May 24, 2022

Volume XII, Number 144

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Back to Basics: Pennsylvania Employers Must Provide Unemployment Comp Information to Employees

Right now, employers are in the midst of learning new protocols, reading new regulations, and updating company policies to assure legal compliance during this unprecedented period of change. In that atmosphere, it is easy to forget the basics. Here’s a reminder of one such obligation.

On March 27, 2020, after issuing his initial stay-at-home directive, Governor Tom Wolf approved amendments to Pennsylvania’s unemployment compensation law. The amendments include a requirement that Pennsylvania employers notify employees who are being “separated from employment” about the specific process for obtaining unemployment compensation benefits. While Act 9 of 2020 was created in response to the impact of the COVID-19 pandemic, employers should be aware that this notice requirement will remain in place after the pandemic ends.

Every Pennsylvania employer, regardless of whether that employer is liable for paying into the state’s unemployment compensation system, must provide employees with “notification of the availability of unemployment compensation . . . at the time of separation from employment.” This notification must include:

  1. The “[a]vailability of unemployment compensation benefits to workers who are unemployed and who meet the requirements” of the Pennsylvania Unemployment Compensation Law;

  2. The “[a]bility of an employee to file an unemployment compensation claim in the first week that employment stops or work hours are reduced” (i.e., eliminating the 7-day waiting period);

  3. The “[a]vailability of assistance or information about an unemployment compensation claim” on the website of the Pennsylvania Department of Labor & Industry or by calling its toll-free phone number, (888) 313-7284; and

  4. “That the employee will need certain information in order to file a claim, including:

    1. the employee’s full legal name;

    2. the employee’s Social Security number; and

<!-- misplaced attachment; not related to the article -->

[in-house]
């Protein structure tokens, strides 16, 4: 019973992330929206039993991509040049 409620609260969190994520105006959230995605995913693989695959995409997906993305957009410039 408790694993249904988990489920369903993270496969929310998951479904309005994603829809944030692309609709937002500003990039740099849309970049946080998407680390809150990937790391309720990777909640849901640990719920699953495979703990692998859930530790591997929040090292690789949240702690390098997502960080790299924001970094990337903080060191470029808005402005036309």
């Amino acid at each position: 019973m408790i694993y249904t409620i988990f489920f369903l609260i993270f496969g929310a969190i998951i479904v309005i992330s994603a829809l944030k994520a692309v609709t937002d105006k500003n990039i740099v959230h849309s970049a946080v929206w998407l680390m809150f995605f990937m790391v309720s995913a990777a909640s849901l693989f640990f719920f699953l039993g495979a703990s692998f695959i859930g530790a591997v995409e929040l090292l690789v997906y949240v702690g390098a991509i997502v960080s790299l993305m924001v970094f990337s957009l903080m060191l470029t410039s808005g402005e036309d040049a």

3. if not a citizen or resident of the United States, authorization to work in the United States.”

The amendment requires that this notice be provided to all employees being separated from employment, regardless of the reason for that separation. While not required, employers may also wish to provide those employees with the Pennsylvania Department of Labor & Industry’s checklist for claimants, which lists the information they will need in order to file a claim.

In addition, Article XVI of the unemployment compensation law, entitled “Emergency Provisions Related to COVID-19,” temporarily (until January 1, 2021) eases “eligibility requirements and access to unemployment compensation for claimants” unemployed for reasons “related to the COVID-19 outbreak.” This section waives the one-week waiting period and job search and registration requirements “for the duration of a disaster emergency declared by the Governor because of COVID-19.” In addition, the Article XVI states: “If the department determines that a claimant’s unemployment is related to the COVID-19 outbreak or the efforts of public health officials to contain and prevent the spread of COVID-19,” the Department could, in some circumstances, “provide relief from benefit charges for any employer whose account would otherwise be charged.”

© 2022, Ogletree, Deakins, Nash, Smoak & Stewart, P.C., All Rights Reserved.National Law Review, Volume X, Number 114
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About this Author

Taylor E. Gillan Employment Attorney Ogletree, Deakins, Nash, Smoak & Stewart Pittsburgh, PA
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Taylor Gillan counsels employers in all areas of federal and state employment law, including compliance with Title VII, the ADEA, the ADA, the FMLA, the FLSA, and various state laws and common law theories. She also defends employers in federal and state court, as well as before administrative agencies tasked with enforcing employment laws. Taylor has experience with claims brought under the FCRA and the Pennsylvania Whistleblower Law.

She brings her past experience as an employee-side employment attorney to provide employers with unique perspective and results-oriented...

412-315-6043
Maria Greco Danaher, Pittsburgh, PA Ogletree Deakins law firm, labor relations attorney
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Maria Greco Danaher regularly represents and counsels companies and healthcare entities in employment-related matters.  Her area of emphasis is employment litigation, including both administrative claims and matters in federal and state courts. She also specializes in training, counseling, and advising human resource departments and management on employment-related topics, and regularly counsels clients on, and assists in developing, written policies and procedures related to employment issues.

In addition to her litigation...

412-394-3333
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